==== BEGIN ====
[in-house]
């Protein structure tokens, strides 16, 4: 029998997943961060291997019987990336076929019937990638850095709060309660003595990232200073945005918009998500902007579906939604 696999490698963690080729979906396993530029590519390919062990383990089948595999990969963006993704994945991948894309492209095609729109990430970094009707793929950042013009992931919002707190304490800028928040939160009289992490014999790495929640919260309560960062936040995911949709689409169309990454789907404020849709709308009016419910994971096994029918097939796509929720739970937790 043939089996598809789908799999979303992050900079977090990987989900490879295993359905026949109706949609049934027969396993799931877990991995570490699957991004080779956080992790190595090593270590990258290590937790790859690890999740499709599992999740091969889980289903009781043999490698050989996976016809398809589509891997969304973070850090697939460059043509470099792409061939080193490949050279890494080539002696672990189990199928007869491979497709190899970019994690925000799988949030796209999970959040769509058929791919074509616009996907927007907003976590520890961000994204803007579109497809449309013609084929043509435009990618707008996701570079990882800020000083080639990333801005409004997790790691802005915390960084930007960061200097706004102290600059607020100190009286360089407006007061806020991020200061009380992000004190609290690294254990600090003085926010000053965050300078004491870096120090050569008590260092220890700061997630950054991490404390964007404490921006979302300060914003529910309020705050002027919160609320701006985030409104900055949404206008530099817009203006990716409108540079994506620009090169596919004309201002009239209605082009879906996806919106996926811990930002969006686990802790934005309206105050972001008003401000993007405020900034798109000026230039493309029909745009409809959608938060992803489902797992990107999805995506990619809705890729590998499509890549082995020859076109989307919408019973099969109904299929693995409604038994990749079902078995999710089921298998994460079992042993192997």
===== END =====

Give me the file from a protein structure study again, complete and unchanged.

[in-house]
């Protein structure tokens, strides 16, 4: 029998997943961060291997019987990336076929019937990638850095709060309660003595990232200073945005918009998500902007579906939604 696999490698963690080729979906396993530029590519390919062990383990089948595999990969963006993704994945991948894309492209095609729109990430970094009707793929950042013009992931919002707190304490800028928040939160009289992490014999790495929640919260309560960062936040995911949709689409169309990454789907404020849709709308009016419910994971096994029918097939796509929720739970937790 043939089996598809789908799999979303992050900079977090990987989900490879295993359905026949109706949609049934027969396993799931877990991995570490699957991004080779956080992790190595090593270590990258290590937790790859690890999740499709599992999740091969889980289903009781043999490698050989996976016809398809589509891997969304973070850090697939460059043509470099792409061939080193490949050279890494080539002696672990189990199928007869491979497709190899970019994690925000799988949030796209999970959040769509058929791919074509616009996907927007907003976590520890961000994204803007579109497809449309013609084929043509435009990618707008996701570079990882800020000083080639990333801005409004997790790691802005915390960084930007960061200097706004102290600059607020100190009286360089407006007061806020991020200061009380992000004190609290690294254990600090003085926010000053965050300078004491870096120090050569008590260092220890700061997630950054991490404390964007404490921006979302300060914003529910309020705050002027919160609320701006985030409104900055949404206008530099817009203006990716409108540079994506620009090169596919004309201002009239209605082009879906996806919106996926811990930002969006686990802790934005309206105050972001008003401000993007405020900034798109000026230039493309029909745009409809959608938060992803489902797992990107999805995506990619809705890729590998499509890549082995020859076109989307919408019973099969109904299929693995409604038994990749079902078995999710089921298998994460079992042993192997």